“As fears of recession continue to trade blows with tight supply conditions, the former is clearly coming out victorious over the past 24 hours,” Robbie Fraser, global research & analytics manager at Schneider Electric, said.

West Texas Intermediate settled 97 cents or 1 per cent lower at US$98.53. The fall extended the US benchmark’s decline from its March settlement peak of US$123.70 beyond 20 per cent.

Brent crude settled US$2.08 or 2 per cent in the red at US$100.69 a barrel after trading as low as US$98.50.

Iron ore prices finished mixed amid a fresh Covid scare in China. The recommencement of  mass testing raised fears of further lockdowns as authorities battle new outbreaks.

“As we have repeatedly said, tighter covid measures could return to China. And there are more positive covid tests once more in Shanghai,” ING economists said.

The spot price for ore landed in China fell US$1.09 or 1 per cent to US$112.33 a tonne. The most-traded ore contract on the Dalian Commodity Exchange finished 1.8 per cent higher at US$11.42 after trading in and out of positive territory.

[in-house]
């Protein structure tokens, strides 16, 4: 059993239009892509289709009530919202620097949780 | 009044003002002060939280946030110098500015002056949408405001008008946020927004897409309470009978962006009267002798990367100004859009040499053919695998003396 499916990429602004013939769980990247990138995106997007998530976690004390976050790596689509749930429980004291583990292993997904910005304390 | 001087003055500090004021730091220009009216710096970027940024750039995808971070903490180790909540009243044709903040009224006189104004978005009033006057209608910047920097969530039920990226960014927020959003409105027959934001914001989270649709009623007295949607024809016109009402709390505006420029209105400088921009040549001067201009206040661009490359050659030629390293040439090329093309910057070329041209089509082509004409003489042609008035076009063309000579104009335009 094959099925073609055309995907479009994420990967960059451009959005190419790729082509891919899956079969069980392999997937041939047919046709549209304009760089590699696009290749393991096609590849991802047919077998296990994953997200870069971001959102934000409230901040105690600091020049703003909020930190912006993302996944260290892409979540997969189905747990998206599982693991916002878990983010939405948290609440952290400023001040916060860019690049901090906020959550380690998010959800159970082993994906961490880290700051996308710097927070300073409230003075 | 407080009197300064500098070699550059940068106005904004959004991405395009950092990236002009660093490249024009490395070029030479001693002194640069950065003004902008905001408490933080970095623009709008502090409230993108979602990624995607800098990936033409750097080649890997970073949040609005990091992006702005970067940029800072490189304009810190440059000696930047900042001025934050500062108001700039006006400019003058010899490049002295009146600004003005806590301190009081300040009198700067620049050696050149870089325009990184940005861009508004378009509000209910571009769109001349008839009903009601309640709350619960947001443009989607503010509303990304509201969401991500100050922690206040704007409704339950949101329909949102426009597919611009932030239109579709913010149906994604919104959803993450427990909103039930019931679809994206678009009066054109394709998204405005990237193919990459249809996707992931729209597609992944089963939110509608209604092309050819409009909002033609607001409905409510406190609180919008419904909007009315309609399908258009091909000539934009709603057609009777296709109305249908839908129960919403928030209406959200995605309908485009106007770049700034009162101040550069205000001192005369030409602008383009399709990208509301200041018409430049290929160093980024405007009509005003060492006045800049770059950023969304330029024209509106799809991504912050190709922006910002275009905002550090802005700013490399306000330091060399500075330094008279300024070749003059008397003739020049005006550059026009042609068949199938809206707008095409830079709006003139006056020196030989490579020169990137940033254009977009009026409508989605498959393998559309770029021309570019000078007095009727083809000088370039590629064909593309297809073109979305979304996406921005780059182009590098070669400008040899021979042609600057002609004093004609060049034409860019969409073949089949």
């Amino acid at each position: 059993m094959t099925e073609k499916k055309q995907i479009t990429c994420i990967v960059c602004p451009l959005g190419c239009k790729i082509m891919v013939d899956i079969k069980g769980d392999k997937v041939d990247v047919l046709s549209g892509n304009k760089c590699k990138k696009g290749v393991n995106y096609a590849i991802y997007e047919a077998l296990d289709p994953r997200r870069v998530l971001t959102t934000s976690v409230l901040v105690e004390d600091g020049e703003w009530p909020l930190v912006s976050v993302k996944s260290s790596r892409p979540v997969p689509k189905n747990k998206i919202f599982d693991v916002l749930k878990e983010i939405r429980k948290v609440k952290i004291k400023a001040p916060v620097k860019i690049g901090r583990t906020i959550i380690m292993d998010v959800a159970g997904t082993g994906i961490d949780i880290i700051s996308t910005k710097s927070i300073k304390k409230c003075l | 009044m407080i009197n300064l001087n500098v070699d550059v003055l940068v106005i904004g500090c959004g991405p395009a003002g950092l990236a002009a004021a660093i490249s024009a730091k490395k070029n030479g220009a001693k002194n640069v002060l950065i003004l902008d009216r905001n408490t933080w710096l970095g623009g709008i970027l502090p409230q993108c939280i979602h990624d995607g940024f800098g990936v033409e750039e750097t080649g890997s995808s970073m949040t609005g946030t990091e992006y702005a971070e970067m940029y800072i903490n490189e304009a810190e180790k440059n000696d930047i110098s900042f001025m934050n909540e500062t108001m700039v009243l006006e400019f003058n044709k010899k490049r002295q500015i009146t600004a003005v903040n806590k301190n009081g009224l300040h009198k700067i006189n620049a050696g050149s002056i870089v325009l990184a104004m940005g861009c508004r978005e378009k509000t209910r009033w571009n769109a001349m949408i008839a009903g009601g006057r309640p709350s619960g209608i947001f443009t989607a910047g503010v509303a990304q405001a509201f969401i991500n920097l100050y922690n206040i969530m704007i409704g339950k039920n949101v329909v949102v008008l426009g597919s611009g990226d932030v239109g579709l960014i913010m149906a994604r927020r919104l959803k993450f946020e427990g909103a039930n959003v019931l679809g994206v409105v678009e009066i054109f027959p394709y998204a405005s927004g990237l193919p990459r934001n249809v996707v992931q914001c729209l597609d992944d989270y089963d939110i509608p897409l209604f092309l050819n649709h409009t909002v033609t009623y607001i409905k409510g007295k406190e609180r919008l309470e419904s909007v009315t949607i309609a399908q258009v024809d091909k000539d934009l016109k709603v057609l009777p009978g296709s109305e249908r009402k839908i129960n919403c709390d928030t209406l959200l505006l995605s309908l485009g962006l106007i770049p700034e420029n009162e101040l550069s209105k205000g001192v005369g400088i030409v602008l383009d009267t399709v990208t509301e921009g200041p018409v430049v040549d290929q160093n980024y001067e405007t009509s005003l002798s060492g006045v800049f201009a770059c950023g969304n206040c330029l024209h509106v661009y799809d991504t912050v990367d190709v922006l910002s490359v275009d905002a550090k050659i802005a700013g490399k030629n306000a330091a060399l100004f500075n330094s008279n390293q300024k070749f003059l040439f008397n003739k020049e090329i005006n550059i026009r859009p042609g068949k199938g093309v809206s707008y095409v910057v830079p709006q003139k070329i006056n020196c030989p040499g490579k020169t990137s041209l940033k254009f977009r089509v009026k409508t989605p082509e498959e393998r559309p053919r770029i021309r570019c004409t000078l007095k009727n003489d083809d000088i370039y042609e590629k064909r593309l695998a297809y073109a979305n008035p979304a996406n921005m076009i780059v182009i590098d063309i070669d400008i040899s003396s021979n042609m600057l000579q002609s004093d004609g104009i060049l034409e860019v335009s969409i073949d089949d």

Gold slumped for a seventh session, the metal’s worst run since March 2019. Prices finished at their weakest level in more than 21 months as a strengthening US dollar continued to undermine demand for hedges.

Gold for August delivery settled US$27.40 or almost 1.6 per cent lower at US$1,736.50 an ounce. The NYSE Arca Gold Bugs Index eased 0.44 per cent.

Copper slumped as much as 4.9 per cent on the London Metal Exchange before paring its loss. Benchmark copper finished 2 per cent lower at US$7,506.25 a tonne.

“The weakness overnight looks like it was driven by China and the COVID problems they’re still facing,” Ole Hansen, head of commodity strategy at Saxo Bank, said.

Nickel lost 3.6 per cent and tin 5.1 per cent. Aluminium bounced 0.8 per cent, lead 1.3 per cent and zinc 0.3 per cent.

In overnight trade, BHP‘s US-traded depositary receipts declined 0.83 per cent. The miner’s UK stock eased 0.44 per cent. Rio Tinto dipped 0.03 per cent in the US after bouncing 1 per cent in the UK.